Innocent racers in the fog?
Thick fog obviously poses a traffic hazard due to the low visibility. Nevertheless, many cars drive too fast. Surprisingly, this misbehavior can be partly attributed to an optical illusion due to the low contrast of landscapes in fog. Prominently placed speedometers could help avoid speeding accidents in inclement weather. The perception of speed depends on the contrast between objects and the background, for example a fence in front of a meadow (Nature 2 April 1998). As contrast decreases, objects appear to move more slowly. Robert Snowden, a psychologist at the University of Wales in Cardiff, and his colleagues wanted to find out how this change in perception affects driving in fog or other low-visibility situations.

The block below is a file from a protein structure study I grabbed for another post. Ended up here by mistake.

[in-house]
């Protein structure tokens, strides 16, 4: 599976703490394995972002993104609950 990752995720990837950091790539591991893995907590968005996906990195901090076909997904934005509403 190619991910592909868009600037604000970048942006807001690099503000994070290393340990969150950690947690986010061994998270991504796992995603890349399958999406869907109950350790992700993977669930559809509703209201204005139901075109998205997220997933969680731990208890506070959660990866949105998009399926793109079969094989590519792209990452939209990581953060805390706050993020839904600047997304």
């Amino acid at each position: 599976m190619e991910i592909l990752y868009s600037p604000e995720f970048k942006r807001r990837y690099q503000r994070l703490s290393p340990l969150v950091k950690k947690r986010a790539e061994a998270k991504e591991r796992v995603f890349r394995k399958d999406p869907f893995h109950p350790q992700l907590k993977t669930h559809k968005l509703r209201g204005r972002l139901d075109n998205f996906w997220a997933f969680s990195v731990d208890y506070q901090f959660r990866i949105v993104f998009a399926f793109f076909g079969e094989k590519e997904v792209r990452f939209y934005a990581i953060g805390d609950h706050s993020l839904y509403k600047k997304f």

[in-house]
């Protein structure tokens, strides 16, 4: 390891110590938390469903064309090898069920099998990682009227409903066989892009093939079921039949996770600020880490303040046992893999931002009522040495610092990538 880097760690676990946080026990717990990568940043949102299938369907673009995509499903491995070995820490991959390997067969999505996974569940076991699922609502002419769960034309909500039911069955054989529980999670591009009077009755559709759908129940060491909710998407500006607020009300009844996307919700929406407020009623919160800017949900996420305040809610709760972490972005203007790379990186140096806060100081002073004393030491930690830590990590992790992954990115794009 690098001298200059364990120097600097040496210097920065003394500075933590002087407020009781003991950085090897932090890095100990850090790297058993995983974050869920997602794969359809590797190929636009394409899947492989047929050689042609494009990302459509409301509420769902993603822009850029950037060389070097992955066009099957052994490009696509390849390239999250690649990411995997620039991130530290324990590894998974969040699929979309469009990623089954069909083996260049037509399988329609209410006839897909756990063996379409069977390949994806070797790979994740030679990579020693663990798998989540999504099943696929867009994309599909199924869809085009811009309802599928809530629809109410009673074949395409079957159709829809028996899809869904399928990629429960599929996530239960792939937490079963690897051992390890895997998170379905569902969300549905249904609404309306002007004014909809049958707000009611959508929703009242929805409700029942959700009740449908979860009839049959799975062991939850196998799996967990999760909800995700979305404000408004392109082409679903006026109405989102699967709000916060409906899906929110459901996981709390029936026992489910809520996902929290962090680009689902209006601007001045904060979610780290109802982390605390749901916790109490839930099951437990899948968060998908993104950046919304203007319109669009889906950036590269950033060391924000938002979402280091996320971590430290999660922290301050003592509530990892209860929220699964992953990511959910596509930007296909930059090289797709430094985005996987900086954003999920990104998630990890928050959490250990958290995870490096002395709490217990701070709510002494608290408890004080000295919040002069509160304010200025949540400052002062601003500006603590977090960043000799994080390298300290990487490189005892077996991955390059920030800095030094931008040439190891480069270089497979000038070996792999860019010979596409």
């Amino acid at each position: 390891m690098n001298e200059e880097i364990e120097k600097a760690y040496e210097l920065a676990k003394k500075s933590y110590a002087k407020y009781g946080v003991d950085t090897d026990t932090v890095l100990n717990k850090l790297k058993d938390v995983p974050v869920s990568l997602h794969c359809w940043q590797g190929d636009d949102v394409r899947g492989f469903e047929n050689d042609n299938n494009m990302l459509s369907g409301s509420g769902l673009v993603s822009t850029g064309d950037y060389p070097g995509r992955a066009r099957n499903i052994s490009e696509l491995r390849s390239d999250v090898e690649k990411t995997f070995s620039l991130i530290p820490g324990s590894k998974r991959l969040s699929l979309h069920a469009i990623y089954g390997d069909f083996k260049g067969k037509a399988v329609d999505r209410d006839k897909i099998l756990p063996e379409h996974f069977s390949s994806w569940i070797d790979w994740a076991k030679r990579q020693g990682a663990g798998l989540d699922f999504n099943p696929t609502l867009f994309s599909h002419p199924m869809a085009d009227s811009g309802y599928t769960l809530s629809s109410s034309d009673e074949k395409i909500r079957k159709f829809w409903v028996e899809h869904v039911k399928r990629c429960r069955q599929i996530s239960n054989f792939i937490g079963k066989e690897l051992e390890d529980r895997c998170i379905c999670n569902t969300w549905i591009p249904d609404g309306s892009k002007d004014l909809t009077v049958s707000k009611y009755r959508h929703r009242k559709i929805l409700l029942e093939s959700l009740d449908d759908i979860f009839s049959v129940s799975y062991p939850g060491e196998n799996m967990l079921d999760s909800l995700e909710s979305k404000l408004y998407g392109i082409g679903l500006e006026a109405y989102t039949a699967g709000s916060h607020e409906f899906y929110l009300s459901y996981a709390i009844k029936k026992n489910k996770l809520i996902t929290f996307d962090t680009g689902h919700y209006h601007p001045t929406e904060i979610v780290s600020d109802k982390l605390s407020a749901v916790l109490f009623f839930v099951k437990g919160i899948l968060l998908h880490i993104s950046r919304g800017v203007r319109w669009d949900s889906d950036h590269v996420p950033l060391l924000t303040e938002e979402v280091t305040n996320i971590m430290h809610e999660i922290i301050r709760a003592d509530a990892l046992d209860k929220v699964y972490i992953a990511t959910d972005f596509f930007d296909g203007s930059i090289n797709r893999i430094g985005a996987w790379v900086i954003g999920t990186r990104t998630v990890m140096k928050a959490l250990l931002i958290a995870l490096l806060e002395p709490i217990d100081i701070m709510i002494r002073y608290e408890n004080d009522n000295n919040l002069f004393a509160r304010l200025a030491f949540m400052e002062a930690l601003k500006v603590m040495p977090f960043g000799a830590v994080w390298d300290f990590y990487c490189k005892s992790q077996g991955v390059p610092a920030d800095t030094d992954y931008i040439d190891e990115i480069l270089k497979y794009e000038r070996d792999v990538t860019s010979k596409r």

Snowden's team used a virtual reality producing device to simulate movement in clear, hazy or foggy conditions. First, they monitored the reactions of five people looking at simple movement patterns, such as streaks and dots, on a clear day. Then they gradually reduced the contrast of the patterns by introducing opaque screens into the experimental setup. As visibility decreased, subjects consistently believed that the patterns were moving more slowly, which in fact was not the case.
Next, the researchers trained nine people to drive a simulated car on a winding road in good weather, and then mixed in bad weather. The subjects were supposed to maintain a certain speed throughout the simulation, but they were unable to do so. "When they were asked to drive 75 km/h in sunshine, they drove about 75 km/h; in fog, they drove about 90 to 100 km/h," says Snowden.
So don't always blame a careless attitude for traffic accidents in the fog, he says. Some drivers are unable to correctly estimate their speed in such conditions. A talking speedometer, or one built into the windshield, could help avoid that confusion, Snowden believes.